The planned mountain goat killing operation in Grand Teton National Park literally never got off the ground because of poor weather.
The park’s plans to remove a population of about 100 non-native mountain goats via helicopter gunners has been postponed until later this winter due to snowstorms and high winds currently circulating the Teton Range.
After the park announced earlier this month that it was going to exterminate the goats via helicopter gunners, several people contacted the Idaho State Journal to voice their opposition to the plan. Additionally, animal rights groups and environmental conservation organizations are both scrutinizing the plan and calling on Grand Teton National Park to reconsider its approach to controlling its population of non-native mountain goats.
“Killing one species in order to protect another is like robbing Peter to pay Paul,” PETA Senior Vice President Lisa Lange said in an email.
“Humans placed these mountain goats in the area, and it is up to us to use non-lethal methods to remove them if, and only if, removal is truly necessary for them, the environment, and other animals — and NOT to satisfy the blood lust of hunters, who love to manipulate wildlife numbers so that they can hang more heads on the wall. Gunning down goats from helicopters is the stuff of warfare, and PETA is calling on the National Park Service to use only humane population-control methods.”
Kristin Combs, the executive director of Wyoming Wildlife Advocates, said she was disappointed in the park’s decision to use lethal control methods on the non-native mountain goats.
“While we respect the decision to protect the Grand Teton bighorn sheep herd, using a lethal control method to remove the invasive mountain goats should have been a last-resort option,” Combs said. “We would have liked to see some effort to relocate the mountain goats elsewhere first.”
Grand Teton National Park said it determined the best route at controlling the invasive mountain goat population after conducting an environmental assessment in December 2018. The assessment suggested that the park either take no action regarding the invasive goats, use lethal methods only or use a combination of lethal and non-lethal methods.
The park said it wants to control the population of the non-native species of mountain goats because of their impact on the Teton Range’s declining native species of Rocky Mountain bighorn sheep.
“The Teton Range is home to a small herd of native bighorn sheep currently estimated at approximately 100 animals,” the National Park Service said in a Jan. 2 news release. “This herd is one of the smaller and most isolated in Wyoming and has never been extirpated or augmented. The Teton Range herd of native bighorn sheep is of high conservation value to the park, adjacent land and wildlife managers, and visitors.”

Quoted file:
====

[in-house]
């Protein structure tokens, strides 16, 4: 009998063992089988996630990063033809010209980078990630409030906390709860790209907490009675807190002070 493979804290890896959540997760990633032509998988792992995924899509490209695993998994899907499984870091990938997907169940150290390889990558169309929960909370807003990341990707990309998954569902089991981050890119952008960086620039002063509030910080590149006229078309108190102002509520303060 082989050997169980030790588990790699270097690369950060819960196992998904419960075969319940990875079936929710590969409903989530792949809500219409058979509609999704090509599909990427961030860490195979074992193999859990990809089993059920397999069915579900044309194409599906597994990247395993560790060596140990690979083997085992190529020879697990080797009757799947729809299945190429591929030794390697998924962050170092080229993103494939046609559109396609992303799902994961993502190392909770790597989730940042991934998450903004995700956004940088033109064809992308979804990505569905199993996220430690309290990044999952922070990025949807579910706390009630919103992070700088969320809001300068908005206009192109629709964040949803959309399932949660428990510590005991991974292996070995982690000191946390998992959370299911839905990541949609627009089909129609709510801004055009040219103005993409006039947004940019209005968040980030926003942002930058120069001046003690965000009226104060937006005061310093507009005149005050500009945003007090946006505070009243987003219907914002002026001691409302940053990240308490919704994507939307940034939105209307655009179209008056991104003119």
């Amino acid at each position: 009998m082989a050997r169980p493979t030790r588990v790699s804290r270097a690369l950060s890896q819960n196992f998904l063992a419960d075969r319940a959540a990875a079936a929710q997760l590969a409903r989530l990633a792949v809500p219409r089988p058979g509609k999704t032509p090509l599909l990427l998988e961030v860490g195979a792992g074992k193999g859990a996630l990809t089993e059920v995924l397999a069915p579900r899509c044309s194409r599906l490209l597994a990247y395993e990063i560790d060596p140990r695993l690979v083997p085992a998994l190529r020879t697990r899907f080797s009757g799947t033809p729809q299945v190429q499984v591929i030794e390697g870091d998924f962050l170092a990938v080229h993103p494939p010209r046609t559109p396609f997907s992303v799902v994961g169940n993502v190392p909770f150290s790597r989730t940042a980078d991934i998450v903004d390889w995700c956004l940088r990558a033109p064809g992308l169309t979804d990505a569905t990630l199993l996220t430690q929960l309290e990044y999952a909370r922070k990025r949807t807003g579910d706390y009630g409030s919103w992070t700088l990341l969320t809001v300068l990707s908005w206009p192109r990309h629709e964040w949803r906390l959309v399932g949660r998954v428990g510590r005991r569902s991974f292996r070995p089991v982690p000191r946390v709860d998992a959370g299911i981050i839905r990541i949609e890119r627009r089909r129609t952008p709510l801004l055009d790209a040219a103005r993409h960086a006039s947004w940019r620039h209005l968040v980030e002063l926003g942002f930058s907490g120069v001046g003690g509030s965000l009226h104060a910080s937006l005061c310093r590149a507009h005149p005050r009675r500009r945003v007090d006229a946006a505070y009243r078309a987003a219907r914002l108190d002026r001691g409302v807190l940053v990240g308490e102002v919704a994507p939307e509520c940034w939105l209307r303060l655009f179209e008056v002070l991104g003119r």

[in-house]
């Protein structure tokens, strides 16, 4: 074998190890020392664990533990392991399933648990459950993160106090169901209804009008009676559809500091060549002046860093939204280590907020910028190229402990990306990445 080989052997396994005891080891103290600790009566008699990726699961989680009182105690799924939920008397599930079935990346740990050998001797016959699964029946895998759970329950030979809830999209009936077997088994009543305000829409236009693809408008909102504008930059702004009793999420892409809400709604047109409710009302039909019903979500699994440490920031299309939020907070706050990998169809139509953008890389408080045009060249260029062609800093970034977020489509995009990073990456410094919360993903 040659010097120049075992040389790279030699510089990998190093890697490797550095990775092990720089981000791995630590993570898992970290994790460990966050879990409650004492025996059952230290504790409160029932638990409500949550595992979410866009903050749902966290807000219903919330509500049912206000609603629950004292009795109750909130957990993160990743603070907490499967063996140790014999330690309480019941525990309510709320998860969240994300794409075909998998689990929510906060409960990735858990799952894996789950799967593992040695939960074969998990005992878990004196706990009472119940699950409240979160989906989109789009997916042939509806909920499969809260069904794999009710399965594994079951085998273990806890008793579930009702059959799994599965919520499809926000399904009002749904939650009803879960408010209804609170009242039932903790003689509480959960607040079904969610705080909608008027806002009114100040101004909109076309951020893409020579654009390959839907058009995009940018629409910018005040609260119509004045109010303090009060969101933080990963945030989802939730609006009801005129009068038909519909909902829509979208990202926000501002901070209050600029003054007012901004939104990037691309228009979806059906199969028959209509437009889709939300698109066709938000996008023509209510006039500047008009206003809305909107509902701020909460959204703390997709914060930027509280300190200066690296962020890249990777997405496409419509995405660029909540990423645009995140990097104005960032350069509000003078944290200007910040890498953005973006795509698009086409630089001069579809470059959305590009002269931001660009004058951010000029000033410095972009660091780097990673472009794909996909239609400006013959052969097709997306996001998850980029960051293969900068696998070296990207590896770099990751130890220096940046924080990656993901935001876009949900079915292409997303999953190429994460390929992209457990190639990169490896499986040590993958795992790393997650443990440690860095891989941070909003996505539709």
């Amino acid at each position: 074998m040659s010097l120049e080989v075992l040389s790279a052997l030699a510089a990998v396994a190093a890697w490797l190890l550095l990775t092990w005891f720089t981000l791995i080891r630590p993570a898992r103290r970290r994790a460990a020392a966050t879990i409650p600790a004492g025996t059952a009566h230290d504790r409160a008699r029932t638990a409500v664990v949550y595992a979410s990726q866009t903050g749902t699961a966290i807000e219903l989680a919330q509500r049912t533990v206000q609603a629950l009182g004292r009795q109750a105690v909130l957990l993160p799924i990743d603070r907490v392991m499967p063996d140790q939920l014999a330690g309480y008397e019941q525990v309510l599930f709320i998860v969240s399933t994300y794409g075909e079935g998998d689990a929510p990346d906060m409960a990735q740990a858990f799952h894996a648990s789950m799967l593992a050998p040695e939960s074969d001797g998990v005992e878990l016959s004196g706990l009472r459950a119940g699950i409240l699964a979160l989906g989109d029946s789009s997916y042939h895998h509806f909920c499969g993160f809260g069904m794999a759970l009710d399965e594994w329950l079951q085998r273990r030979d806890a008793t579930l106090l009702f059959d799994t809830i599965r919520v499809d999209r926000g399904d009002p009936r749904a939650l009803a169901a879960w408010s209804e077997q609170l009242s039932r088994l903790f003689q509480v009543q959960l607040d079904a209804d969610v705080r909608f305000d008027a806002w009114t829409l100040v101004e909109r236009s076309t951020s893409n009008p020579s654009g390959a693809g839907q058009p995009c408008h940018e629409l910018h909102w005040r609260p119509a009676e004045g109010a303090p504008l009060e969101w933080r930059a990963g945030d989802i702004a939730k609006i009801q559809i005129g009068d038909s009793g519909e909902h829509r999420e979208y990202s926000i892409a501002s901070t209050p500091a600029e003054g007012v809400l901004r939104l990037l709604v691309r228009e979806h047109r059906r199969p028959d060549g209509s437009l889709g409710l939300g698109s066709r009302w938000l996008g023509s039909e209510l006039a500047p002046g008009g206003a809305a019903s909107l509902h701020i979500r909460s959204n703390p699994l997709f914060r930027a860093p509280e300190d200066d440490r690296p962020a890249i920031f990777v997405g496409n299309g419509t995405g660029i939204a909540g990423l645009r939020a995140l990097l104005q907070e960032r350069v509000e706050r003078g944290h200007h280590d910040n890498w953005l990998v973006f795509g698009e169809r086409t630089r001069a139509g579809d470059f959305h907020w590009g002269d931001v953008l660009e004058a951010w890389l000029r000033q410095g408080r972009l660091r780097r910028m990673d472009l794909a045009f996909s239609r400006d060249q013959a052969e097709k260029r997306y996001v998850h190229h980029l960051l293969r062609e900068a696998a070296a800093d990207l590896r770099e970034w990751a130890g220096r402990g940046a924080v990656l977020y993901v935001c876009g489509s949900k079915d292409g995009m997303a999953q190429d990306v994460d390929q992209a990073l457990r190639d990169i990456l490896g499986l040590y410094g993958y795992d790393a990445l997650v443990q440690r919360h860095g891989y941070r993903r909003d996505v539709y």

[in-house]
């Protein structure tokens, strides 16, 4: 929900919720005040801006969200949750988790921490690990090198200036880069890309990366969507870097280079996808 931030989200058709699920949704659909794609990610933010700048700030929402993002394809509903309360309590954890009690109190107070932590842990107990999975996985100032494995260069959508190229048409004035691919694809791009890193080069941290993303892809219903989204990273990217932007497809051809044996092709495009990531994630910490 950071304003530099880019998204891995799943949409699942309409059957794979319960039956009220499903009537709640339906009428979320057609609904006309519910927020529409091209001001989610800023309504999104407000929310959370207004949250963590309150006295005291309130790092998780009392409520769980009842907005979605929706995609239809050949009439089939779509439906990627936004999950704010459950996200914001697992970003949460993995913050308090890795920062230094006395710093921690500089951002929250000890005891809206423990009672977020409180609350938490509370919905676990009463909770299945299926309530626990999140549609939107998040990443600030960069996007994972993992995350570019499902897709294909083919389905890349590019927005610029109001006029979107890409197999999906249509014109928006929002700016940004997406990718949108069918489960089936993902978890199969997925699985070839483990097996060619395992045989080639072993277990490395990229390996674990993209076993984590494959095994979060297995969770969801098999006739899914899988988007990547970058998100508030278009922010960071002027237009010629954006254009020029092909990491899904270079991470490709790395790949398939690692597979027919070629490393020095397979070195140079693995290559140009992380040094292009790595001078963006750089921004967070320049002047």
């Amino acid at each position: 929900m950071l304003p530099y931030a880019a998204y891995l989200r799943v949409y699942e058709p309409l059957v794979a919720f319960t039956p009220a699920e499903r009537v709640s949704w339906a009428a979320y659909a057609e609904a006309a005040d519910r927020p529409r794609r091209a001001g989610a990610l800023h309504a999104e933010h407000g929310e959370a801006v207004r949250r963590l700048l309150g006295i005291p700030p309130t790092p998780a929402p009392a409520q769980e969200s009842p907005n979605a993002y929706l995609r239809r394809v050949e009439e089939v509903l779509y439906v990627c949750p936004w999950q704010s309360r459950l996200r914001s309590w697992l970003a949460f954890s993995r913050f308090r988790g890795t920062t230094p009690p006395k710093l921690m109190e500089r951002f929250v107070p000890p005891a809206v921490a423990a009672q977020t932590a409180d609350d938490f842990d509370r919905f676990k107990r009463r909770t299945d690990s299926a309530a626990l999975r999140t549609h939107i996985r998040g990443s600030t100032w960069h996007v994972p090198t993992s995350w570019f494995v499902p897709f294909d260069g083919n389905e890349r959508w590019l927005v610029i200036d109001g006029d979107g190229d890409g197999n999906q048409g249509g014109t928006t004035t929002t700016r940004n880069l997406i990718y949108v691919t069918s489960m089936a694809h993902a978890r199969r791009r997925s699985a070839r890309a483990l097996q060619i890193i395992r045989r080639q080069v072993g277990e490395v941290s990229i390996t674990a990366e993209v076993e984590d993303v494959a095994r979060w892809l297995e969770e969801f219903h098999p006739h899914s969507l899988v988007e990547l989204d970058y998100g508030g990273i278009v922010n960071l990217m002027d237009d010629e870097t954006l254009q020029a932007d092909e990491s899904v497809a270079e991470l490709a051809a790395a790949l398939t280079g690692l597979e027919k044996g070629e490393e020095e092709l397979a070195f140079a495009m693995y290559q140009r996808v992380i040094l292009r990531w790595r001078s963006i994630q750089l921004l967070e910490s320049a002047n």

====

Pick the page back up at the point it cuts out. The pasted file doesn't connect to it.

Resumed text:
The invasive mountain goat numbers have grown to about the same size as the native bighorn sheep herd in the last few years and the animals compete for food resources. There are also fears that the non-native goats will transmit diseases to the native bighorn sheep.
The non-native mountain goats migrated into the Teton Range from the nearby Snake River Range after they were transplanted there in the 1960s and 1970s to provide hunting opportunities, Combs said.
The public was allowed to comment on the environmental assessment’s findings between Dec. 4, 2018, and Feb. 15, 2019.
In September 2019, the National Park Service signed a FONSI, or Finding of No Significant Impact, document indicating it was opting for the option that involved using lethal and non-lethal control methods on Grand Teton National Park’s invasive goats. The park was given the green light to remove the non-native mountain goats from the Teton Range this past November.
Grand Teton park spokeswoman Denise Germann told the Journal last week that the park chose helicopter gunners as its control method as opposed to trapping and relocating the invasive goats to locations outside of the park because the helicopter gunners were the most “effective and efficient” use of park resources.
In regards to the park’s recent decision to delay the mountain goat killing effort, Germann said poor weather kept the helicopters from entering the park.
She said, “It started out just too windy (and) then we had snow and winds. It’s a challenging situation and safety is a concern.”
The park was going to forbid people to enter its mountainous mid-section for a week so the helicopter gunners could kill the invasive goats, but that planned closure has now been rescinded.
Germann said the plan to kill the invasive goats via helicopter gunners has only been delayed and will resume.
“We work with a contractor and they have other business to do so we will set up another day and hopefully the weather will let them fly,” she said. “We will be rescheduling it, but I don’t have a date for that yet.”
In the interim, PETA is calling on the National Park Service to use this weather delay to reconsider the planned execution of the goats.
“PETA hopes the National Park Service will use this time to consider the cruel absurdity of gunning down goats from helicopters,” PETA Senior Director Stephanie Bell said in an email. “Non-lethal methods are the only acceptable approach when contending with species who, through no fault of their own, find themselves in areas where they are unwanted and are deemed invasive.”
The Post Register contributed to this report.